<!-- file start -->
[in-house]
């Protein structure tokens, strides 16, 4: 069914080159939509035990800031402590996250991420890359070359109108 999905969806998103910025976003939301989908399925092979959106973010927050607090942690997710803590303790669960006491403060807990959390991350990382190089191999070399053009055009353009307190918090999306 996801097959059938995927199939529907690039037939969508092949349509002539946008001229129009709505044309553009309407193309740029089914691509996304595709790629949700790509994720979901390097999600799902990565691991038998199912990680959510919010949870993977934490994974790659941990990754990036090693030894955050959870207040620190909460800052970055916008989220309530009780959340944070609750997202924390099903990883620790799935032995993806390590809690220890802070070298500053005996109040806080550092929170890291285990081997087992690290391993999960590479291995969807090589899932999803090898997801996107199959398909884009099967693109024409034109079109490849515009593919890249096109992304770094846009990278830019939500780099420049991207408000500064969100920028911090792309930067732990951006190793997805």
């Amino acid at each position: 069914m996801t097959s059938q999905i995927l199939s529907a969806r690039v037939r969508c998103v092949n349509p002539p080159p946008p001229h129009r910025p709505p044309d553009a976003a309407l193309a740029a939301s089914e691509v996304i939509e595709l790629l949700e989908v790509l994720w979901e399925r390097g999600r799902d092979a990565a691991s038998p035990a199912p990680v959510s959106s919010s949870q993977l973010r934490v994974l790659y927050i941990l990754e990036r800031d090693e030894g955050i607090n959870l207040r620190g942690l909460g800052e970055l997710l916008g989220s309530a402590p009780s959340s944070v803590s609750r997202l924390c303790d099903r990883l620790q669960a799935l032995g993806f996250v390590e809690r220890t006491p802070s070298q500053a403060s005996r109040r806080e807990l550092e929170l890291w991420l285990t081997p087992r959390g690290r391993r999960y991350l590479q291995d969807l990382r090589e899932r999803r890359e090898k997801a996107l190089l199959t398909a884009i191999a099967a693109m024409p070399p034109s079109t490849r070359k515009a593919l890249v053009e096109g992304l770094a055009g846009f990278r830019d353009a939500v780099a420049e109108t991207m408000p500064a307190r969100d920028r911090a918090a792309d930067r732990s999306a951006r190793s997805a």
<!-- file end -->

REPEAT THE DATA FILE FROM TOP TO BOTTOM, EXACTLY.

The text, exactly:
[in-house]
């Protein structure tokens, strides 16, 4: 069914080159939509035990800031402590996250991420890359070359109108 999905969806998103910025976003939301989908399925092979959106973010927050607090942690997710803590303790669960006491403060807990959390991350990382190089191999070399053009055009353009307190918090999306 996801097959059938995927199939529907690039037939969508092949349509002539946008001229129009709505044309553009309407193309740029089914691509996304595709790629949700790509994720979901390097999600799902990565691991038998199912990680959510919010949870993977934490994974790659941990990754990036090693030894955050959870207040620190909460800052970055916008989220309530009780959340944070609750997202924390099903990883620790799935032995993806390590809690220890802070070298500053005996109040806080550092929170890291285990081997087992690290391993999960590479291995969807090589899932999803090898997801996107199959398909884009099967693109024409034109079109490849515009593919890249096109992304770094846009990278830019939500780099420049991207408000500064969100920028911090792309930067732990951006190793997805």
């Amino acid at each position: 069914m996801t097959s059938q999905i995927l199939s529907a969806r690039v037939r969508c998103v092949n349509p002539p080159p946008p001229h129009r910025p709505p044309d553009a976003a309407l193309a740029a939301s089914e691509v996304i939509e595709l790629l949700e989908v790509l994720w979901e399925r390097g999600r799902d092979a990565a691991s038998p035990a199912p990680v959510s959106s919010s949870q993977l973010r934490v994974l790659y927050i941990l990754e990036r800031d090693e030894g955050i607090n959870l207040r620190g942690l909460g800052e970055l997710l916008g989220s309530a402590p009780s959340s944070v803590s609750r997202l924390c303790d099903r990883l620790q669960a799935l032995g993806f996250v390590e809690r220890t006491p802070s070298q500053a403060s005996r109040r806080e807990l550092e929170l890291w991420l285990t081997p087992r959390g690290r391993r999960y991350l590479q291995d969807l990382r090589e899932r999803r890359e090898k997801a996107l190089l199959t398909a884009i191999a099967a693109m024409p070399p034109s079109t490849r070359k515009a593919l890249v053009e096109g992304l770094a055009g846009f990278r830019d353009a939500v780099a420049e109108t991207m408000p500064a307190r969100d920028r911090a918090a792309d930067r732990s999306a951006r190793s997805a």